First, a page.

Smaller protests, no marches on convention's Day 3

Alex Wong  Getty Images

Alex Wong Getty Images

The first event was the most consequential.

Hillary Clinton, along with her daughter, Chelsea, are scheduled to address the convention on Thursday, when she formally accepts the nomination. Reporter: State by state, delegates pledging their votes for both Clinton and sanders.

Actress Eva Longoria said it is time for Democrats to rally to Clinton's defense.

"And if there are any little girls out there who stayed up late to watch, let me just say, I may become the first woman president but one of you is next".

Sections of the convention hall were left conspicuously unpopulated as delegates from strongly pro-Sanders delegations, including California, walked out after Sanders moved that Clinton be named the nominee.

But Clinton's securing of a major-party nomination on Tuesday night was unprecedented. It was simply not close. His scolding of pundits who carve up America into red and blue states, and his declaration that there is no black or white America but "we are one people" looks largely aspirational after a decade of increased political polarization and months of heighten racial tensions.

The convention roared its approval, although surely not unanimously. You can even chant "Lock her up!" about Hillary.

NPR's Sam Sanders followed some of the Bernie Sanders supporters out of the arena and into the media tent where they staged a silent sit-in. Some had their mouths taped or gagged.

Some went on to join protesters in nearby Franklin D. Roosevelt Park or on Broad Street, where Black Lives Matter demonstrators had marched for six miles from North Philadelphia to confront police and counterdemonstrators outside the convention perimeter.

While the Sanders walkouts were absent, the second phase of the Tuesday night session took over. It was a striking parallel to the role Clinton played eight years ago when she stepped to the microphone on the convention floor in Denver in support of her former rival, Barack Obama. The stories came from classmates from sixth grade, college chums, US senators, and an impressive array of New Yorkers that included a September 11 survivor and a first responder from that day. White House officials have described him as a "convert" to Clinton's cause who, after fighting her bitterly in the 2008 Democratic primary, saw her abilities firsthand when he named her secretary of state.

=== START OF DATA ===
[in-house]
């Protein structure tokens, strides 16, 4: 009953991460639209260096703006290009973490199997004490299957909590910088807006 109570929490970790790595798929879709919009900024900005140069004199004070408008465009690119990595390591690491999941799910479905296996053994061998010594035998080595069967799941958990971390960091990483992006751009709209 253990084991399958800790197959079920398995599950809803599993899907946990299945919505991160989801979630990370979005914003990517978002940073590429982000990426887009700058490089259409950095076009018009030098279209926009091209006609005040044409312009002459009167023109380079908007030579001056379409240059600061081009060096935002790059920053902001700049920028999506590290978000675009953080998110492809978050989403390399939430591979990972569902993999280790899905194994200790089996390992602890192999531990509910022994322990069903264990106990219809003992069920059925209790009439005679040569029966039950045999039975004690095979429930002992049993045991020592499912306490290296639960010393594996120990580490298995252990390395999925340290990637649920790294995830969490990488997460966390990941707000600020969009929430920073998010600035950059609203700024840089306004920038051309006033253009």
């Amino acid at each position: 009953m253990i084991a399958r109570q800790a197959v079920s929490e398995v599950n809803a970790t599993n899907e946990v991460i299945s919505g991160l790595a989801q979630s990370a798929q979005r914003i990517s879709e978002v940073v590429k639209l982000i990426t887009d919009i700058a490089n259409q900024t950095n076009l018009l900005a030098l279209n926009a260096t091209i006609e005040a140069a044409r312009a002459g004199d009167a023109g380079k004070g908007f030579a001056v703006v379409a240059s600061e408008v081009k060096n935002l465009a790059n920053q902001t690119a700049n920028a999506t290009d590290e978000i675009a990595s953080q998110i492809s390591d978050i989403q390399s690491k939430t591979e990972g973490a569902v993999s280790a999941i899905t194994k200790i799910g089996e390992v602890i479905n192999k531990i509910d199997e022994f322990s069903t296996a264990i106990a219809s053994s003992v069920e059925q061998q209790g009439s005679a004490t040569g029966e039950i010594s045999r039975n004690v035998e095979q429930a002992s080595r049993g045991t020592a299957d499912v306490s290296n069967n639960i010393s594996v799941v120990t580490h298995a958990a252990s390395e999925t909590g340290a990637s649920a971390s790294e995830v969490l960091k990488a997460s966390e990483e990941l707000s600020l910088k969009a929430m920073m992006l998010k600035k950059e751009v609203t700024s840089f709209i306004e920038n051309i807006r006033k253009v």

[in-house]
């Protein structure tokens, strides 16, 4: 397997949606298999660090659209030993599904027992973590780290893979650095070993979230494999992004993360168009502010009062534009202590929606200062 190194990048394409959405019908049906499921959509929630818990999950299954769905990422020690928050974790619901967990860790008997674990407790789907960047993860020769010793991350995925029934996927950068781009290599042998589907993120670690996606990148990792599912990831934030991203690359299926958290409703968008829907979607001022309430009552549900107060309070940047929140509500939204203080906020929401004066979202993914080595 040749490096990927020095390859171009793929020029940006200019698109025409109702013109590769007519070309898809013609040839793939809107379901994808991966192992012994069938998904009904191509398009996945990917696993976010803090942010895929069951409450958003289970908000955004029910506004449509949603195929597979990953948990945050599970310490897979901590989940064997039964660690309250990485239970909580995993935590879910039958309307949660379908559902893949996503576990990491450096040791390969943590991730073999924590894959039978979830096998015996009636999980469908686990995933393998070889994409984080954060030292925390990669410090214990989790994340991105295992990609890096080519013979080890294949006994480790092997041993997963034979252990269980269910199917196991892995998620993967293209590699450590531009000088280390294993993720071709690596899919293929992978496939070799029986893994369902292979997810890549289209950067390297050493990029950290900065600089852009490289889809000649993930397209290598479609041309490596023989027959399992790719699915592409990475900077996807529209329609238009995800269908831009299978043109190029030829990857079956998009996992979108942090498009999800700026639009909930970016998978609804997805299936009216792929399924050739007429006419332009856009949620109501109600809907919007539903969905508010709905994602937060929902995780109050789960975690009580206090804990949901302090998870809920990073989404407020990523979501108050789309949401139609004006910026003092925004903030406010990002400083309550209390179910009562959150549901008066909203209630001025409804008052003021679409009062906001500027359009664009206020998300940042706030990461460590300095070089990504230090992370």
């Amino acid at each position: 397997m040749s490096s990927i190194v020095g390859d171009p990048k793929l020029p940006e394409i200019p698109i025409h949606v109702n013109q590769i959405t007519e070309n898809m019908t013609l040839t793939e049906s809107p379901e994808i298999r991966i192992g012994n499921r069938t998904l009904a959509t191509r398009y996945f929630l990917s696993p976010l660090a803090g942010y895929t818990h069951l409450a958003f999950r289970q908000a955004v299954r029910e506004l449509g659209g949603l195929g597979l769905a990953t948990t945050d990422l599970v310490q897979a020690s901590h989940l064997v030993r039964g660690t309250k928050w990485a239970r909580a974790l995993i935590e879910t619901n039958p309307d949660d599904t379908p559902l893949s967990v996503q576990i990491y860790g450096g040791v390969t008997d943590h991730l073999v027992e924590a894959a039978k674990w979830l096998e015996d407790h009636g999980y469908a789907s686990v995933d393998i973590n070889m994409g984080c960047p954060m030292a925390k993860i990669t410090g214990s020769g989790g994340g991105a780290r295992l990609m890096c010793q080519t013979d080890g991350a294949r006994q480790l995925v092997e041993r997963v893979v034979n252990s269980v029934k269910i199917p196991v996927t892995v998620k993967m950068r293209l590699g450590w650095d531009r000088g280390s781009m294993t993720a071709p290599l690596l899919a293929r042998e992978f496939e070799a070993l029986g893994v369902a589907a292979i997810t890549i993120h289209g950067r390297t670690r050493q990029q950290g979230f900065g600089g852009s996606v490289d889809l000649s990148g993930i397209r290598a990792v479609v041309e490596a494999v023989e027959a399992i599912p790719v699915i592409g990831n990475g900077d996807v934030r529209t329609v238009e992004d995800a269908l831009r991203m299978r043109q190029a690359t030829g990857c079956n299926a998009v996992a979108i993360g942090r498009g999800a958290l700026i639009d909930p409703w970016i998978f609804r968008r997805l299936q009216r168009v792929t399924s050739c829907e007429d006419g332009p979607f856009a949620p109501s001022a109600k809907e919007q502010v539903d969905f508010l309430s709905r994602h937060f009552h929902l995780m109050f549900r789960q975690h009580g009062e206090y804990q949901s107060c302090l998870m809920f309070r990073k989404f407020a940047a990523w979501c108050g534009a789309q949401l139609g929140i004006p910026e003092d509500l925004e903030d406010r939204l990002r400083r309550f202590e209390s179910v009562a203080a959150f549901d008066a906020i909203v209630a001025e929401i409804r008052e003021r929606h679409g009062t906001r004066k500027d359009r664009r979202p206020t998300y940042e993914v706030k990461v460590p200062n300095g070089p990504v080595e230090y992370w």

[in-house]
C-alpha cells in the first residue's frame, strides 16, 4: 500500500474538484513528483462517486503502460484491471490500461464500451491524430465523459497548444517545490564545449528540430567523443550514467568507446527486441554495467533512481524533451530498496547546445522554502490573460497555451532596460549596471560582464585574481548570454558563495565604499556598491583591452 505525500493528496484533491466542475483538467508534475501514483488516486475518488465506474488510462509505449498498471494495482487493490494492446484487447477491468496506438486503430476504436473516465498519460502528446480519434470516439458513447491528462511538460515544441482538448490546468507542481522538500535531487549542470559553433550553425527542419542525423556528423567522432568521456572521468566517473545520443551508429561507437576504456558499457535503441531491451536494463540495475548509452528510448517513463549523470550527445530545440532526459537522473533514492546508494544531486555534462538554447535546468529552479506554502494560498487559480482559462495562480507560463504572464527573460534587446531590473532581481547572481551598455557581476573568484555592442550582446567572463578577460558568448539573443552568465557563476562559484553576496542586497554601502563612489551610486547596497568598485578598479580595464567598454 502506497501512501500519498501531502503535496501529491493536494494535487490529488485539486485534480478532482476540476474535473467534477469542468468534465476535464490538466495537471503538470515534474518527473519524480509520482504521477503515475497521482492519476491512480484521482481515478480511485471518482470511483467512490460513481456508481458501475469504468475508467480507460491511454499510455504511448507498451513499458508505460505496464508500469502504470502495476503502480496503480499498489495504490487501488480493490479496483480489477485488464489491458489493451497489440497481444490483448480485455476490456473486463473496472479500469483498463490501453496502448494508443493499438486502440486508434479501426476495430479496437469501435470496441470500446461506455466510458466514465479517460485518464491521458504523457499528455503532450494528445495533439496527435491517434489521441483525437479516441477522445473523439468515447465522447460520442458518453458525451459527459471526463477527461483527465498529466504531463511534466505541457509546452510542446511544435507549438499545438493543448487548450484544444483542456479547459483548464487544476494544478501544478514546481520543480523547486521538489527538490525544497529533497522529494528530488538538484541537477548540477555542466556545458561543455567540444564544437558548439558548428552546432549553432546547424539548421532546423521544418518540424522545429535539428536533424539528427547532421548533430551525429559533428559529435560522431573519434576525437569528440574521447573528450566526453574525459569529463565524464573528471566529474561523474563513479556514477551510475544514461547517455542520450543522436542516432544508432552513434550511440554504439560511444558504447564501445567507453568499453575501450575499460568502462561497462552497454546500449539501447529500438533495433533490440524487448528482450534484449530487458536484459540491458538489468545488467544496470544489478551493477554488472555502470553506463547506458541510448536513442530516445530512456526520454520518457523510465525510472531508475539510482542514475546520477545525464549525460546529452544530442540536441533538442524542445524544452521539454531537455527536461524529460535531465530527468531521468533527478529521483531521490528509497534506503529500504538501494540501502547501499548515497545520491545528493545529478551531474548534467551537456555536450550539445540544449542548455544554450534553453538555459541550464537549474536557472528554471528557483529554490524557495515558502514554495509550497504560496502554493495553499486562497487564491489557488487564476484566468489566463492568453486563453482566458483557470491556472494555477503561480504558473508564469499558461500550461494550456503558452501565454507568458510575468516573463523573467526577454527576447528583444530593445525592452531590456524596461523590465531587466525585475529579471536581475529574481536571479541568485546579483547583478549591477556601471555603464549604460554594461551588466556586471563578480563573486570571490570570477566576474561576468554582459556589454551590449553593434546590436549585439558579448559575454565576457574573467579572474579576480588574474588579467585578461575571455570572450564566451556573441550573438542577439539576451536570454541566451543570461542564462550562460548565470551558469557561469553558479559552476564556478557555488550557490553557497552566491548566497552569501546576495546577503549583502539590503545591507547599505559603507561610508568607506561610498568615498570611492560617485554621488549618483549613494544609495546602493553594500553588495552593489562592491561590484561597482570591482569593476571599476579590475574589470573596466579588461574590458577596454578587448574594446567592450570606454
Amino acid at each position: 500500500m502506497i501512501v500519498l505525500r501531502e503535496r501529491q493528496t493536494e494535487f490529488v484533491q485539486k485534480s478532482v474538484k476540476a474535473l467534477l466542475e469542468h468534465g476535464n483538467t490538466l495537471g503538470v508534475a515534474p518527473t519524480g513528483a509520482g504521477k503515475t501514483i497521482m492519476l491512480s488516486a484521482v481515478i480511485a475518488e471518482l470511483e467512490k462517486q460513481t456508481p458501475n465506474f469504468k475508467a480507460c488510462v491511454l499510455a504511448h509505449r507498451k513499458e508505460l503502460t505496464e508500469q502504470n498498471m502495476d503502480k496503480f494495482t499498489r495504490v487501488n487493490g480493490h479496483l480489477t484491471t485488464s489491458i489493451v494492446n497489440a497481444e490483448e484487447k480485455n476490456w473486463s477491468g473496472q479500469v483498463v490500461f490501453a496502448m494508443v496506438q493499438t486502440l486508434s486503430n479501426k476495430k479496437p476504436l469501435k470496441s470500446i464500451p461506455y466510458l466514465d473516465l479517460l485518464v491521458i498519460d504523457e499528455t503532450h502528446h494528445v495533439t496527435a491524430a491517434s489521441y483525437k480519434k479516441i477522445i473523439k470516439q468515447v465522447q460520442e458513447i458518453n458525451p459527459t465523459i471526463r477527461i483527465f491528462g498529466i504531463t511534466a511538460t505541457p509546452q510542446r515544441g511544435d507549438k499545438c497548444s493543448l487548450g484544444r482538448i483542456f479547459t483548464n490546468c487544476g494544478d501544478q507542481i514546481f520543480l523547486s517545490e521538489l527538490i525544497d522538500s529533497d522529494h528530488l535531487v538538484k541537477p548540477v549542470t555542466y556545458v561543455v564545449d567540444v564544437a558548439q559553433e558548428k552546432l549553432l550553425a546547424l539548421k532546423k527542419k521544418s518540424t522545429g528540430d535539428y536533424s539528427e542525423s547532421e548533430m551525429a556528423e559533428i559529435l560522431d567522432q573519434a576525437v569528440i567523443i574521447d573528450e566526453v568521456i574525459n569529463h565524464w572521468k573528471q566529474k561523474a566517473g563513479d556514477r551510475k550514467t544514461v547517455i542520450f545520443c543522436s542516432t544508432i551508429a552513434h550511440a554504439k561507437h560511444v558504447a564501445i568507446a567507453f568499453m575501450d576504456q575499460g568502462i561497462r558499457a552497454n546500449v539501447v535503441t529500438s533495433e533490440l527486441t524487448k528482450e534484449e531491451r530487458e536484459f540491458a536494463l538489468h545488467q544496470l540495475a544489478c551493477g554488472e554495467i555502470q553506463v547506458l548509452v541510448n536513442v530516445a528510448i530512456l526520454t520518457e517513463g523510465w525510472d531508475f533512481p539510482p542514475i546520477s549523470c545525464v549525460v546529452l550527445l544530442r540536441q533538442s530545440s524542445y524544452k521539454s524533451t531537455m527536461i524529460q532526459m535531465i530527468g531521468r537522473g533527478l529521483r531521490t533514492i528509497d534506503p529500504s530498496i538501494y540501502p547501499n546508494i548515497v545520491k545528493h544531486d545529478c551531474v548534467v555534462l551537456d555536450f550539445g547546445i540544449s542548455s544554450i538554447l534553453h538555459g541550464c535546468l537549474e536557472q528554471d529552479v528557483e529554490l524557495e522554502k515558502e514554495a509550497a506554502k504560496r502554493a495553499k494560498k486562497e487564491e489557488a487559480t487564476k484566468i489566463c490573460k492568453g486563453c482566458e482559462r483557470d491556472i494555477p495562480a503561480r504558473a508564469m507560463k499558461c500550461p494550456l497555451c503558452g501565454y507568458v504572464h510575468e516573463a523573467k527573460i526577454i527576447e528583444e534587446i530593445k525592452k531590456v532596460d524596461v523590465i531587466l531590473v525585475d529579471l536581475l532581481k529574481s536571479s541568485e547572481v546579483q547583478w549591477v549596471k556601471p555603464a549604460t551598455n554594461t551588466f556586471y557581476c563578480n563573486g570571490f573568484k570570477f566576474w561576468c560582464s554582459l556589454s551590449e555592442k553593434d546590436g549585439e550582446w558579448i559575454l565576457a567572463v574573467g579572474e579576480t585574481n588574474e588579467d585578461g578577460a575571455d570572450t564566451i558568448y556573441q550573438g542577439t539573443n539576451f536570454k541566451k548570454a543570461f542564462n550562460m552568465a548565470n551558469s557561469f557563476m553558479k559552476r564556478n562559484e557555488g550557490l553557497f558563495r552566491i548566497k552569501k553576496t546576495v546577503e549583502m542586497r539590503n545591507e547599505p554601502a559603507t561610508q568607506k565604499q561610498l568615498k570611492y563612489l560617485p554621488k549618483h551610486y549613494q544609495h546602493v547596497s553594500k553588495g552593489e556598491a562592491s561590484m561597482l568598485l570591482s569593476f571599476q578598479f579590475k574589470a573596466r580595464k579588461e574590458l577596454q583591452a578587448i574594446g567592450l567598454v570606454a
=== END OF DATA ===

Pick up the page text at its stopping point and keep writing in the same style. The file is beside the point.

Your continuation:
While the accolades from such party luminaries as Sen. "As he said, people in Arkansas didn't know that she was the reason that they were benefiting from so many of these different programs". But perhaps the most important message she and her campaign are trying to deliver this week is a scorching indictment of her Republican opponent as someone who has spared nearly no group from insult or injury, be they veterans' widows, American Indians, immigrants, Muslims, the disabled or women.

Then the gears shifted into the session's third and final phase. Dong... Chiang Mai for I have never... know... the... bill Clinton morning to change me or...as a catchphrase for the woman he wants to take his old downs...

The former chief executive leaned into his assignment.

Much has been made of Kaine's time working with Roman Catholic missionaries in Latin America as a young law student - he's fluent in Spanish. But he returned to his script before concluding his remarks. To drive the point home, the audience was told to wave signs that said, "Change Maker". They'll be closely watching to see what, if anything, he says about the deal, which he came out against the day after joining the Clinton ticket. "Beyond the Obama coalition, I think he really reaches people that the Democratic Party has struggled to get since 2000", said Teege Mettille, a delegate from Ashland, Wisconsin. He congratulated the Democratic delegates on choosing "the real one", and rejecting the cartoon caricature.

But First Lady Michelle Obama finally brought the convention together with soaring speech urging support for Hilary which brought tears to the eyes of many delegates.

One of the recurring themes at the convention in Philadelphia has been Trump's at times degrading treatment of women, including a video montage of him explaining how "putting a wife to work is a very unsafe thing" and telling a female reporter, "You wouldn't have your job if you weren't lovely".

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